Slowing things down: Lessons from the GM controversy.
Geoforum, 39(1) pp. 111–122.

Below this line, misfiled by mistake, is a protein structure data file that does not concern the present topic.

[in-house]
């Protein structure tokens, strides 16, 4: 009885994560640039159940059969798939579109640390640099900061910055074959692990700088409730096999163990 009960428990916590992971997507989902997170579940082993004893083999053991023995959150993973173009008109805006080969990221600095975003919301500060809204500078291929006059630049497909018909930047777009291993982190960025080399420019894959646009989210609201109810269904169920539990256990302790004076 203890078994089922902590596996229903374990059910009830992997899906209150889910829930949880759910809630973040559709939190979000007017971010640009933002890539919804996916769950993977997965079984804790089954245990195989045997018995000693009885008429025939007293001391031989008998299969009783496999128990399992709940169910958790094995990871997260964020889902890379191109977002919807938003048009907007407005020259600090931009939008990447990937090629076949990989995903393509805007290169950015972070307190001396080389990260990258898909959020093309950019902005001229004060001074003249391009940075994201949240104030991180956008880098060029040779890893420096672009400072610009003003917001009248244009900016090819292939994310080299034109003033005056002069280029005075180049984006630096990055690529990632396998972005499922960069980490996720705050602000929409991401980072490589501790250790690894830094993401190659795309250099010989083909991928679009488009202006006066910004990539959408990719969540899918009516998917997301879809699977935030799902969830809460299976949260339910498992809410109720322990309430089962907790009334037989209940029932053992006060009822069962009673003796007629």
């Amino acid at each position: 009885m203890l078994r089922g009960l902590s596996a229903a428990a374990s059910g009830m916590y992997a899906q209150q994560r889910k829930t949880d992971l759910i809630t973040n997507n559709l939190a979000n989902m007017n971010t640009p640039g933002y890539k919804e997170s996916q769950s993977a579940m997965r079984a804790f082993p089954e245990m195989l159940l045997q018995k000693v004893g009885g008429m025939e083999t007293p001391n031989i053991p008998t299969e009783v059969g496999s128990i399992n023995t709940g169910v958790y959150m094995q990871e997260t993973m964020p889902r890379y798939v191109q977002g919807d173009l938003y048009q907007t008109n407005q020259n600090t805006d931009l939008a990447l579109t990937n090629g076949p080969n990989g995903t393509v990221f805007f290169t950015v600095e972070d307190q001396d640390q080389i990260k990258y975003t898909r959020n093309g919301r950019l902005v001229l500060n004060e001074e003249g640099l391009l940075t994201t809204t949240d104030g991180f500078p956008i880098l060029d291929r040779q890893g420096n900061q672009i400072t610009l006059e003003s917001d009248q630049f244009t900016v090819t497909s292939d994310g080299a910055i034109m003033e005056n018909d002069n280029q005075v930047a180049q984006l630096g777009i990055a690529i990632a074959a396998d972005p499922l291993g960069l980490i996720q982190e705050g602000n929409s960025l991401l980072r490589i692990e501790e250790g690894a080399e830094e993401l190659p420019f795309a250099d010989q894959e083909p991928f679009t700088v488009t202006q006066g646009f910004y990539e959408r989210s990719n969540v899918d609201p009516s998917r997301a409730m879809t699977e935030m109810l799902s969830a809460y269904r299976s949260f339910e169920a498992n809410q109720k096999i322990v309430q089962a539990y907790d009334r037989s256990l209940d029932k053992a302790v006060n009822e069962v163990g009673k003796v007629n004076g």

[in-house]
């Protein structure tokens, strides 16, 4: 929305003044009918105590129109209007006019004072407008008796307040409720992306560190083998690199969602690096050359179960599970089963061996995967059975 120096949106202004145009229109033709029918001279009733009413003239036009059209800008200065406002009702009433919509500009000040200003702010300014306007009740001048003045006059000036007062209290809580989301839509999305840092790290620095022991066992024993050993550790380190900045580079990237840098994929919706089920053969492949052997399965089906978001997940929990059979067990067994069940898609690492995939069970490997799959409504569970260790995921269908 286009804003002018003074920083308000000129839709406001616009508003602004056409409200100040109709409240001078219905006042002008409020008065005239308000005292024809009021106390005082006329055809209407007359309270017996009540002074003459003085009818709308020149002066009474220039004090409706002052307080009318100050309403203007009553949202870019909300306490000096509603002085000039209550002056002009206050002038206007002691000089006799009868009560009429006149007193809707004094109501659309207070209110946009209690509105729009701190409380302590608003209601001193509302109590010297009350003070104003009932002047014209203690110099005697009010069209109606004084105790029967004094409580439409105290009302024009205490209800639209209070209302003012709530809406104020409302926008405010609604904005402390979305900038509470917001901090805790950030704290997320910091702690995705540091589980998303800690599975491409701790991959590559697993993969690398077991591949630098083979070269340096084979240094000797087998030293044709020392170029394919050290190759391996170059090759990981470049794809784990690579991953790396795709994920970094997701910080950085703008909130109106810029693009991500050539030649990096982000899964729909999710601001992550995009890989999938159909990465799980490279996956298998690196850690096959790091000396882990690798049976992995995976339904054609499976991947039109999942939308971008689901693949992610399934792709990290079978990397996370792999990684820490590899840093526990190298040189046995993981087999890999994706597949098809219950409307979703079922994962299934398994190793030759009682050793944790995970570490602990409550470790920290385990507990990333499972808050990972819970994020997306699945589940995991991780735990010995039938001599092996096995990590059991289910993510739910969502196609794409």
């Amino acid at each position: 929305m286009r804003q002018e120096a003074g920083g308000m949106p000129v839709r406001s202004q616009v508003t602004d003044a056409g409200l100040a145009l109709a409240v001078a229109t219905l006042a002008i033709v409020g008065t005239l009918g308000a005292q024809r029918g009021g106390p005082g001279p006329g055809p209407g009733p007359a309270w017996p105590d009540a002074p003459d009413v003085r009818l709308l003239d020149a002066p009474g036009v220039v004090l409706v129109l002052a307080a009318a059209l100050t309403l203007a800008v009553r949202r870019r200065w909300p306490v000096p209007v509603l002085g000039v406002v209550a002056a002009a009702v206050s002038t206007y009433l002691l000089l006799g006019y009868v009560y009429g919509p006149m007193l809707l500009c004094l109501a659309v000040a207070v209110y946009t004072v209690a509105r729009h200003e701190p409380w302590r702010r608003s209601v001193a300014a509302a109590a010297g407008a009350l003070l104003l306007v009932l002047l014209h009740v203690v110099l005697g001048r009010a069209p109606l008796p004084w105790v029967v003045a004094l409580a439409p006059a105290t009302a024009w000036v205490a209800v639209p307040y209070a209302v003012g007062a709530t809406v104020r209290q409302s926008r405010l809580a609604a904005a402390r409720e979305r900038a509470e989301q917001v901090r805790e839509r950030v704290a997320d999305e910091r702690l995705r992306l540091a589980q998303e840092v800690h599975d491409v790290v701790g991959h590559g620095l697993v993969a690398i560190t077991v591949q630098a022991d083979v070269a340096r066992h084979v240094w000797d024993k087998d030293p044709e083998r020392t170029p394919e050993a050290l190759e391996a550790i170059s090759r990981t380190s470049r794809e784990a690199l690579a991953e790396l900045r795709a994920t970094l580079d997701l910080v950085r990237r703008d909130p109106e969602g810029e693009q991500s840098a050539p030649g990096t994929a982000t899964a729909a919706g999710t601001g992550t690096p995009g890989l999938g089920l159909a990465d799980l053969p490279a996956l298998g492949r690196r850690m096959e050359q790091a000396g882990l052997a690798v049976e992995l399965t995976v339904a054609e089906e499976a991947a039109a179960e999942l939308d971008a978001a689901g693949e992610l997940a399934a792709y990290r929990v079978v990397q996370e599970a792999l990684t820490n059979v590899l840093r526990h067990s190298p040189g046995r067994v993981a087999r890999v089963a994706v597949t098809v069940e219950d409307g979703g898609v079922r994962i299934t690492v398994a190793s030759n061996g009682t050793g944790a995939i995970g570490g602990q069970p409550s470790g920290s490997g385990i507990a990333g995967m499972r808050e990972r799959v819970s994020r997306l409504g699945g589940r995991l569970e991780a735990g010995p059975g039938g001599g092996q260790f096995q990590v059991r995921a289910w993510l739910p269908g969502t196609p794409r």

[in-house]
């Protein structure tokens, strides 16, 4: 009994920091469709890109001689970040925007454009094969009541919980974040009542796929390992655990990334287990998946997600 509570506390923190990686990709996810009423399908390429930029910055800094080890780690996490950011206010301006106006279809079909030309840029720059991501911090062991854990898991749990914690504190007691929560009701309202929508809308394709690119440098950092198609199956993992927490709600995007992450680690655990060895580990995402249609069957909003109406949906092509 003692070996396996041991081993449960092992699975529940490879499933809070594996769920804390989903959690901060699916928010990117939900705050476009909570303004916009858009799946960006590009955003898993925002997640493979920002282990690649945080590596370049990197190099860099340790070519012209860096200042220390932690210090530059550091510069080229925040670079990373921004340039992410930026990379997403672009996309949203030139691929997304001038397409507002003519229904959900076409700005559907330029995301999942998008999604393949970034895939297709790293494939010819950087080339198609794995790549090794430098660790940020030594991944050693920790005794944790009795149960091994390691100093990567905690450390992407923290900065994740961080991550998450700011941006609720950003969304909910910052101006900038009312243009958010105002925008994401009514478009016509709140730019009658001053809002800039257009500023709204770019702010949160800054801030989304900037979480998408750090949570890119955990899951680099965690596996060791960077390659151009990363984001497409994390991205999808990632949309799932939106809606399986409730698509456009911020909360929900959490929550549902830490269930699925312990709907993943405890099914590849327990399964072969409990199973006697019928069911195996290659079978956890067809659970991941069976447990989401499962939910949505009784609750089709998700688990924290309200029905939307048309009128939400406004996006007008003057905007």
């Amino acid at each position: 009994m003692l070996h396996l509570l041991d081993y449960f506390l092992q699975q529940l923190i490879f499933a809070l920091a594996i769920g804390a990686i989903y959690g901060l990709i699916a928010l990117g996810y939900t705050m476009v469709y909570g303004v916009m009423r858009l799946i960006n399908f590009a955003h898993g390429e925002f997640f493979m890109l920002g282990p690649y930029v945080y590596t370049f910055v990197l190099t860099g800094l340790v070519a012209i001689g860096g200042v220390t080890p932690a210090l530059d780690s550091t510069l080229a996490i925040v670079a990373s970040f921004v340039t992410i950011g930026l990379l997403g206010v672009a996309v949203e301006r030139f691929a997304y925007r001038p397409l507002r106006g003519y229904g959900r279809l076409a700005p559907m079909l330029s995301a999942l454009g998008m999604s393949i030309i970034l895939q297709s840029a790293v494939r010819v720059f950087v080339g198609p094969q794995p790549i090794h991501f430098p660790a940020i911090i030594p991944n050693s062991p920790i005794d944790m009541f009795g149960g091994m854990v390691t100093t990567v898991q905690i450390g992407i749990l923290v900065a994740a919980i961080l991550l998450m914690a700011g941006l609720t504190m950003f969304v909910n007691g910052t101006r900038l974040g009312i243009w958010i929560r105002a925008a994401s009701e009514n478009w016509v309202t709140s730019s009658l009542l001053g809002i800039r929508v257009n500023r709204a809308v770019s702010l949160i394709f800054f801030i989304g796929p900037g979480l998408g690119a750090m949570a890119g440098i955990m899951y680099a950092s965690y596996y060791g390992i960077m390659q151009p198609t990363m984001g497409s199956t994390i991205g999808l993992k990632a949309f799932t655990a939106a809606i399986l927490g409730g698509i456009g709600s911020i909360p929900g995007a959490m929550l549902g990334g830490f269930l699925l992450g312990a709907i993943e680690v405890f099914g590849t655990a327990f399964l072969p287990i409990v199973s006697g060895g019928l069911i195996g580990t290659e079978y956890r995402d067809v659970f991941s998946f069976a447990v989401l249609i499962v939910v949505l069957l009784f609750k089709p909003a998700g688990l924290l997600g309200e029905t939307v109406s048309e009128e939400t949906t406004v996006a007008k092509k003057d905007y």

This paper stages an encounter between one strand of the controversy around genetically modified food crops and some conceptual resources from the field of science and technology studies, with the aim of illuminating the relationship between science and politics. Contrary to some suggestions, it is argued that the spatial, temporal and material imagination encapsulated in the figure of Progress remains central to their contemporary articulation. Best described as an ‘anti-political’ strategy, Progress does not leave room for anything else but one story of the world. Through following the attempts of both scientists in the field and protestors on the streets to make public some of the trajectories which this story leaves out, what emerges is the possibility of an alternative to Progress that is not based simply on its rejection. Instead, such efforts offer resources for inventing another way of collectively going forward which chime with some more theoretical attempts to elaborate how things might be productively ‘slowed down’. An example of how government was forced to construct a way of dealing with things that is more adequate and appropriate to life in a full world is compared with Bruno Latour’s model of due process for nonhumans, before some conclusions are drawn about whether we should be depressed or hopeful about our ability to move on in the lights of such attempts.
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